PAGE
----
Citation

BibTex format

@article{Pawar:2024:10.1038/s41559-023-02301-8,
author = {Pawar, S and Huxley, PJ and Smallwood, TRC and Nesbit, ML and Chan, AHH and Shocket, MS and Johnson, LR and Kontopoulos, D-G and Cator, LJ},
doi = {10.1038/s41559-023-02301-8},
journal = {Nat Ecol Evol},
pages = {500--510},
title = {Variation in temperature of peak trait performance constrains adaptation of arthropod populations to climatic warming.},
url = {http://dx.doi.org/10.1038/s41559-023-02301-8},
volume = {8},
year = {2024}
}

RIS format (EndNote, RefMan)

TY  - JOUR
AB - The capacity of arthropod populations to adapt to long-term climatic warming is currently uncertain. Here we combine theory and extensive data to show that the rate of their thermal adaptation to climatic warming will be constrained in two fundamental ways. First, the rate of thermal adaptation of an arthropod population is predicted to be limited by changes in the temperatures at which the performance of four key life-history traits can peak, in a specific order of declining importance: juvenile development, adult fecundity, juvenile mortality and adult mortality. Second, directional thermal adaptation is constrained due to differences in the temperature of the peak performance of these four traits, with these differences expected to persist because of energetic allocation and life-history trade-offs. We compile a new global dataset of 61 diverse arthropod species which provides strong empirical evidence to support these predictions, demonstrating that contemporary populations have indeed evolved under these constraints. Our results provide a basis for using relatively feasible trait measurements to predict the adaptive capacity of diverse arthropod populations to geographic temperature gradients, as well as ongoing and future climatic warming.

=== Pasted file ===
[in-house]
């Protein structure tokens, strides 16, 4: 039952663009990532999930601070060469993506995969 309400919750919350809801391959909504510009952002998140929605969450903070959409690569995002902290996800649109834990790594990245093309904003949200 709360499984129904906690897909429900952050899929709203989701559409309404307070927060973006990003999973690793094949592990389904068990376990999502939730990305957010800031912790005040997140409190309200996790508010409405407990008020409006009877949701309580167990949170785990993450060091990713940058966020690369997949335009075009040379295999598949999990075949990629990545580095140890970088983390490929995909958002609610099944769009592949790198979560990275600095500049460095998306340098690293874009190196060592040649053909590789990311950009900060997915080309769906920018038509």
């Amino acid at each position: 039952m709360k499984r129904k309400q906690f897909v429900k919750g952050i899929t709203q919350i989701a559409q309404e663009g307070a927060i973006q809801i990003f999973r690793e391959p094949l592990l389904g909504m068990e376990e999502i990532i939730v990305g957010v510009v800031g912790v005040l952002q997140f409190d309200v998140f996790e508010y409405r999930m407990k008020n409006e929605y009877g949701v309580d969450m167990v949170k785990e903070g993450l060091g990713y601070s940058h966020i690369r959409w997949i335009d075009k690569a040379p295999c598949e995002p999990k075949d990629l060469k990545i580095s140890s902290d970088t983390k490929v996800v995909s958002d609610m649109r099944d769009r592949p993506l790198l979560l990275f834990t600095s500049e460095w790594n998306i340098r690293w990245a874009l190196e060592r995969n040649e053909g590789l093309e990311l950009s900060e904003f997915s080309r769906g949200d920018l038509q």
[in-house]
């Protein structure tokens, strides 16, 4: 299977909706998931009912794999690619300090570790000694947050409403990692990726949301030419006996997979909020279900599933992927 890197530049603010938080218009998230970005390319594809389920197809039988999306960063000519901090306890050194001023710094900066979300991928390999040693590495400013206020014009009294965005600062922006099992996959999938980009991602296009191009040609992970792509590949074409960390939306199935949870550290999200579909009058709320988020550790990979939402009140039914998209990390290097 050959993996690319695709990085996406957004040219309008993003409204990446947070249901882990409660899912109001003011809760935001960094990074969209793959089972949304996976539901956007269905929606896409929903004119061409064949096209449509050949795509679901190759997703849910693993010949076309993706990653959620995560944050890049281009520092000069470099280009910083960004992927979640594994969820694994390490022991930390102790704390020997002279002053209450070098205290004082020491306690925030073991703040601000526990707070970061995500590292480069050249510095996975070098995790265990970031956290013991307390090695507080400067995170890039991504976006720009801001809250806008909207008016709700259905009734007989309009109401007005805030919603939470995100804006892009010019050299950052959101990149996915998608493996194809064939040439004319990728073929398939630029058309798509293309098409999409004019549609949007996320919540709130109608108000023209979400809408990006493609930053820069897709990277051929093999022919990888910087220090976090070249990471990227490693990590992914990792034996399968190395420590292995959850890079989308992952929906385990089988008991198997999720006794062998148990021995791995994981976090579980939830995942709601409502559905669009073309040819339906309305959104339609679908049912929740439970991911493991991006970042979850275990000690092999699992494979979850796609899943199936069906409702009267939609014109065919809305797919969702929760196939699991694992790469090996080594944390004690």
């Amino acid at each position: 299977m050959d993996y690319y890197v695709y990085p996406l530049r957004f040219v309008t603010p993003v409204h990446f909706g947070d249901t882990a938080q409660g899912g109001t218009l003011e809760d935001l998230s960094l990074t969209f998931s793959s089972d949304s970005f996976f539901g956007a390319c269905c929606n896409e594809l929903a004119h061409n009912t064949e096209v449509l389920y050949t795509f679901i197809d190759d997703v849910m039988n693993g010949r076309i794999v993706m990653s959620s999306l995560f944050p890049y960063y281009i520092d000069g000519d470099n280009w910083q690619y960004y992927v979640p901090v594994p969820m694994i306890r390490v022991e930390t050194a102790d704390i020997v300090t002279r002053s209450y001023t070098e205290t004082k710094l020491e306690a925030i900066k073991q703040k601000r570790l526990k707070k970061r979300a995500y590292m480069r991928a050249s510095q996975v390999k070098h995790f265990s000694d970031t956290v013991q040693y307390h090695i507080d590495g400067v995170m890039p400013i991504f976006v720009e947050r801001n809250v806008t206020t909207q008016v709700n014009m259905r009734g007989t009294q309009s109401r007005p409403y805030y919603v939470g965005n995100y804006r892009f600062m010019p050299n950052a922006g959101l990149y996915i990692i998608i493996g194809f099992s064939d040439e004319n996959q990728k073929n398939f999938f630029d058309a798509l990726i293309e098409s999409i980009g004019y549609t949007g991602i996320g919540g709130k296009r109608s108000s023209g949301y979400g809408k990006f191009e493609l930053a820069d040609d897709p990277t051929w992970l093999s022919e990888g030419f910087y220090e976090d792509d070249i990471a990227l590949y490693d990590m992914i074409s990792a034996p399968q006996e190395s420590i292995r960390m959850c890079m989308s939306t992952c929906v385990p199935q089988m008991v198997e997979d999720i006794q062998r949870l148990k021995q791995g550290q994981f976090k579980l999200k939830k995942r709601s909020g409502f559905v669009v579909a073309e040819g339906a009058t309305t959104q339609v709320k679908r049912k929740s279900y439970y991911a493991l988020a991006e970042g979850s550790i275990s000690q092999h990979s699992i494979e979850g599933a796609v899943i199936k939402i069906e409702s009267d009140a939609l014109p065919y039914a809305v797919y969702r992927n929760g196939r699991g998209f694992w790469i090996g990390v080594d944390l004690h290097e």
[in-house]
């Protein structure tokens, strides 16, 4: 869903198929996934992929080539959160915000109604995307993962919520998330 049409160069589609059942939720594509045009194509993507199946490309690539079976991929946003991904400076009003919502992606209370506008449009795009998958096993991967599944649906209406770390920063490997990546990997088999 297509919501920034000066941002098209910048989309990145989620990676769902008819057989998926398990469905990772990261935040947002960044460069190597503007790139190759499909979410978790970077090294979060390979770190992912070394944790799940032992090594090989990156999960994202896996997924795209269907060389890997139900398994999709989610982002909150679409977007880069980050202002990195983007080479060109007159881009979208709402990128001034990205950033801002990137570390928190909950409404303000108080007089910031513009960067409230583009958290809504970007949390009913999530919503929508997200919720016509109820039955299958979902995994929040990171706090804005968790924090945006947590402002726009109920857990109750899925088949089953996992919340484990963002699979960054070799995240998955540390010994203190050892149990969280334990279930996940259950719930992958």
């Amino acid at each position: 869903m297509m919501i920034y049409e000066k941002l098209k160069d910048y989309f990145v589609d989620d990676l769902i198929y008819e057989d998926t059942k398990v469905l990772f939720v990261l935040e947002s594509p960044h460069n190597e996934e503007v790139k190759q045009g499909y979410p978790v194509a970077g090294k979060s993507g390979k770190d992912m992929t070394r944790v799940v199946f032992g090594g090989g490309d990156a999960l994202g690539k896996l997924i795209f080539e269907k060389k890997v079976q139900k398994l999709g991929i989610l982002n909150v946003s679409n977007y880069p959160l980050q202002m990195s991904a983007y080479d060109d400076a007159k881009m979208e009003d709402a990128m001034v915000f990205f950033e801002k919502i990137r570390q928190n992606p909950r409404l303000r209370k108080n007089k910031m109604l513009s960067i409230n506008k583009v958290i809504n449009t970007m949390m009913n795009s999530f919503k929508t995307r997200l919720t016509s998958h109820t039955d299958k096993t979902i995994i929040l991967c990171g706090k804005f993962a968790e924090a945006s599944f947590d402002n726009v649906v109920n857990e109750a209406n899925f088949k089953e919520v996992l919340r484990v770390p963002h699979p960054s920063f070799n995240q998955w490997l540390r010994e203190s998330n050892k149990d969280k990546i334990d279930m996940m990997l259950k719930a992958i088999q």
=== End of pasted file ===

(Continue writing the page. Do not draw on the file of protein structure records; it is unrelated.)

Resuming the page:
AU - Pawar,S
AU - Huxley,PJ
AU - Smallwood,TRC
AU - Nesbit,ML
AU - Chan,AHH
AU - Shocket,MS
AU - Johnson,LR
AU - Kontopoulos,D-G
AU - Cator,LJ
DO - 10.1038/s41559-023-02301-8
EP - 510
PY - 2024///
SP - 500
TI - Variation in temperature of peak trait performance constrains adaptation of arthropod populations to climatic warming.
T2 - Nat Ecol Evol
UR - http://dx.doi.org/10.1038/s41559-023-02301-8
UR - https://www.ncbi.nlm.nih.gov/pubmed/38273123
VL - 8
ER -